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L’académie! I finally had a moment to write concerning Oscar picks this year- theirs and mine- and yet all I wanted to do was speak of films from years past. Still, I pushed through having to only compose a few more thoughts about Best Picture this ’n’ that, when I abruptly decided not to post at all. I just didn’t feel it to be the enjoyable endeavor it once was. Perhaps next year will hold more of that “Je ne sais quoi.” Till then, I’ve chosen a few fragments for the telling amongst some of the very visual details enjoyed at our Oscar night shindig. Cinematic celebration!



12 Years a Slave, in every way. Most notably, its unique editing featuring sound bleeding over from one scene to the next. Disturbing sounds of anguish overlaying images of peaceful serenity only serve to highlight the barbaric nature of slavery all the more. And Lupita, Lupita, Lupita. That’s really all to be said.


Gravity– to trust what I witnessed on screen, to find it felt so natural and believable was a total visual treat. Bullock managed to provide a great bolster that though life may pass by nothing like we’d dreamed or imagined, we’re here for the briefest blip of time, so HANG ON. Finish the ride. Hope, even when it hurts.



My heart cried Chiwetel while my eyes glanced to Leo. It’s as though he channeled in portions of Jack Dawson and Gilbert Grape, while wrangling in a bit of Howard Hughes to embody that Jordan Belfort fella in The Wolf of Wall Street. The fact that Leo slithered Grinch-like across a lobby floor and down a set of stairs under heavy medication in an attempt to reach his vehicle and beyond is what nearly sealed the deal for me.



Never ceases to amaze me, darn woman. There’s a point in August: Osage County– a misery of a film- where her character relays a troubling memory from childhood. She’s sat upon a bench, enjoying a cigarette and with each sway of the wrist, drag of the cigarette, each thoughtful pause in reflection, she’s able to offer a glimpse into the hell she knew that’s made her the mean hard woman of today. She’s transformative, and once again, no longer Meryl, but fully the character.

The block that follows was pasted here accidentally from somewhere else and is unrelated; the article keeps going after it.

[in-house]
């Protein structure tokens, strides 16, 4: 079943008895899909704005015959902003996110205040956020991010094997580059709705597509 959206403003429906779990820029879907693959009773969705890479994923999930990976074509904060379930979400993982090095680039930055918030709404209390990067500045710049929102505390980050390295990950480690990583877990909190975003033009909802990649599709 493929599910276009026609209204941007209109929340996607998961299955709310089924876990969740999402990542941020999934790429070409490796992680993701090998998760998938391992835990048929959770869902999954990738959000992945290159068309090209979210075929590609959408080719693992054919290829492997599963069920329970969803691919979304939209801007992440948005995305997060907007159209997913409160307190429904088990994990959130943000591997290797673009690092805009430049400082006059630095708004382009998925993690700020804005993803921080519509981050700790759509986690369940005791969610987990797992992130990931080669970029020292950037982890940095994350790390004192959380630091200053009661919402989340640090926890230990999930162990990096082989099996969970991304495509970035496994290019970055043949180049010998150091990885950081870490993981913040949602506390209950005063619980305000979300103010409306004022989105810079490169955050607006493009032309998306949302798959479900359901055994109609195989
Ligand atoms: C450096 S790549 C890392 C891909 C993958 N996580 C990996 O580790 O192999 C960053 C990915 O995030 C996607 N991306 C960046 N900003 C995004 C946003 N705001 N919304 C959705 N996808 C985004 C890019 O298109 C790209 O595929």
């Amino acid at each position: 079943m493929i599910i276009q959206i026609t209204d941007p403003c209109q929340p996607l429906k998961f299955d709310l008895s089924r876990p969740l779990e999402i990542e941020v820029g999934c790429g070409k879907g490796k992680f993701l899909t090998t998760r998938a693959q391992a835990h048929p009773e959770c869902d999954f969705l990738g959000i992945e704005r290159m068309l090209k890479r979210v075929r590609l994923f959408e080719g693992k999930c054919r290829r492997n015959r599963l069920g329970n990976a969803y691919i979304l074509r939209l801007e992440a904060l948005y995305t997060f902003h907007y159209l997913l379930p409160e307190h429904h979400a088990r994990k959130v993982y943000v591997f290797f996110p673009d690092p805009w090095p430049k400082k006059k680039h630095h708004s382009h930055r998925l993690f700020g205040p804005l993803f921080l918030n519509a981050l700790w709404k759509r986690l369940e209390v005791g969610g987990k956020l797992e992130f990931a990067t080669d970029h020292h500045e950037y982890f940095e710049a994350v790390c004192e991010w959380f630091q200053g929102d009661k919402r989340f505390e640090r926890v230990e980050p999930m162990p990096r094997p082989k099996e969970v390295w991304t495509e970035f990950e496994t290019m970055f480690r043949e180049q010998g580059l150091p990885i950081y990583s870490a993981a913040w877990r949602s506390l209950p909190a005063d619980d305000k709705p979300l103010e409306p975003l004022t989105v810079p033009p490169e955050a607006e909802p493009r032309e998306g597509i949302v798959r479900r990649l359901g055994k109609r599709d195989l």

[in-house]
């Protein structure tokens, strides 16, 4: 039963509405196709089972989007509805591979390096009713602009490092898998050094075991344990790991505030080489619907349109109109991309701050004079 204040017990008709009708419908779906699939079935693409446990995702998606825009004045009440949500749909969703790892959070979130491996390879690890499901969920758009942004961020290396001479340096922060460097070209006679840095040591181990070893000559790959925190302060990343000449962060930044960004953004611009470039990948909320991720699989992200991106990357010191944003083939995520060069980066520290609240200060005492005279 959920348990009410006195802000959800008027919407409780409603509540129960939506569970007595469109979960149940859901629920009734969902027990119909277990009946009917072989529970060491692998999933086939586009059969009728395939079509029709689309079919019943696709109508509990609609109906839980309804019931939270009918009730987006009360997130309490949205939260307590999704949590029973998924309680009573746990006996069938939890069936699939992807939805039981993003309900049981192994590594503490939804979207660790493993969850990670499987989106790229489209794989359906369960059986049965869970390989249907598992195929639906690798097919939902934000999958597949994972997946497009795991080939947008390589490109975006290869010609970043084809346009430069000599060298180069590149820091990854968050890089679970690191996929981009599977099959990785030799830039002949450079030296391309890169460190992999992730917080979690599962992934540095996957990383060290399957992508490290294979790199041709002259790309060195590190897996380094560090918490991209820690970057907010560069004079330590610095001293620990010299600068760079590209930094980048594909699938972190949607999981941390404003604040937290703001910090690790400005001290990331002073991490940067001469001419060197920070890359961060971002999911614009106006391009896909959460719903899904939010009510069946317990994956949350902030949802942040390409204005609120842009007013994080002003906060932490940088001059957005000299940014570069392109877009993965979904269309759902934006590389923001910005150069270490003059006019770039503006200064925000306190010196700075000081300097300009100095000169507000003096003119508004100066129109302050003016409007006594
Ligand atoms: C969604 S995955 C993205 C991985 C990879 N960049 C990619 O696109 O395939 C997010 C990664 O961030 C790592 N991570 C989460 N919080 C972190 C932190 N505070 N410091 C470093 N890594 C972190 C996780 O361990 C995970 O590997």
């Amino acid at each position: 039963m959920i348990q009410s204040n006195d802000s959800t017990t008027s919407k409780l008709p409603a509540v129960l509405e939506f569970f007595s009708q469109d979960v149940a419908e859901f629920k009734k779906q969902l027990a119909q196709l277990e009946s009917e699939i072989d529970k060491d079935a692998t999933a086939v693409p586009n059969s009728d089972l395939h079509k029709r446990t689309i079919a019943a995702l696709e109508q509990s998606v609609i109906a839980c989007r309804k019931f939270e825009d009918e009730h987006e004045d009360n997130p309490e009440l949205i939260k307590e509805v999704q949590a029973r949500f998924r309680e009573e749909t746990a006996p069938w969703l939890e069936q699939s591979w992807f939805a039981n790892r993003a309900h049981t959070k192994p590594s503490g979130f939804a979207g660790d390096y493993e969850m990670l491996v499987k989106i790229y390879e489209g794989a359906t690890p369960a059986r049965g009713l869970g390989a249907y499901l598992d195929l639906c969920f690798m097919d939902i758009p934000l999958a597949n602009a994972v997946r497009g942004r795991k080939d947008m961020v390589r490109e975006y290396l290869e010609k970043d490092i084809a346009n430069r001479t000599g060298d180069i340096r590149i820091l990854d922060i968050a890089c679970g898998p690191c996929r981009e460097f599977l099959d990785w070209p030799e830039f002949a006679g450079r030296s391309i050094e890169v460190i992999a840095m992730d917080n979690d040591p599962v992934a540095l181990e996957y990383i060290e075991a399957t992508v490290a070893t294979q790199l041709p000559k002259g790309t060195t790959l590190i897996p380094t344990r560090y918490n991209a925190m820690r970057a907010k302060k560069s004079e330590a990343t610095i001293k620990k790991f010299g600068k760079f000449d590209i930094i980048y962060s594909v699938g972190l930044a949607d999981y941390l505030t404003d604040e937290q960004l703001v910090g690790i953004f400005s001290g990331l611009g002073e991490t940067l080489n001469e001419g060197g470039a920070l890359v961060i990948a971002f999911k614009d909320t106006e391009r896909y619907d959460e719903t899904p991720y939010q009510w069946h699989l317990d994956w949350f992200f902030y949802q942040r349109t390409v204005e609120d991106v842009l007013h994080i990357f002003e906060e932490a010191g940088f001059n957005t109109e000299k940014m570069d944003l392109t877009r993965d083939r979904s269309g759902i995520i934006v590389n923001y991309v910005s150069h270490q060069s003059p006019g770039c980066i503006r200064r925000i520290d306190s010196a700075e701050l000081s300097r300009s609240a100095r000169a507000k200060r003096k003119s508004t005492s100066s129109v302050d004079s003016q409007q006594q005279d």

Note to the far right who was in attendance.




The Act of Killing, hoo, boy. And you can quote me on that. Its bizarre premise in allowing war criminals to tell their past atrocities by reenacting them through their choice of film genre left me ready to bellow exploitation. And then the film reaches the end, humanity hits with no holds barred, leaving it to seemingly justify the means. Unless of course, the audience has just become the latest victim through the crafty manipulation of a seasoned war criminal playing a scene in true Hollywood style. One hopes not.


I’ve never managed to catch the documentary shorts in the theatre so it was a happy first. I wasn’t disappointed, having cried in four out of the five selections. I could’ve written of each film presented and easily doubled the size of the original post. Rather, I’ll state my admiration for The Lady In Number 6: Music Saved My Life. At 110, Alice Herz-Sommer was the oldest Holocaust survivor until she passed away a week to the day before the Oscars this year. She knew of passion’s hold on one’s heart (!), of the importance to smile and laugh even in the face of dire circumstances, that to hate is to hurt oneself more so than the object of hate (I needed this reminder), and that optimism reigns supreme. Her music wafting through the walls and halls must be missed dearly.

Karama Has No Walls spoke to me tremendously. University students who began a peaceful demonstration in what is now known as “Change Square” were attacked by government forces in the Yemeni capital of Sana’a back in 2011. We’re privy to the event itself, as much of the footage is taken by two of the demonstrators. The film reminds us that for each life lost, injured or maimed, there’s a family that loves that person desperately. It hurts each of those members just as much as it would hurt any other were such a thing to occur to them. Placing a relatable face on those that may become objectified by the media and by their physical distance from us is a necessity.

Bad Grandpa, you should’ve had Makeup and Hairstyling in the bag, 4 out of 5 vending machines agree. Sorry, Tonto.


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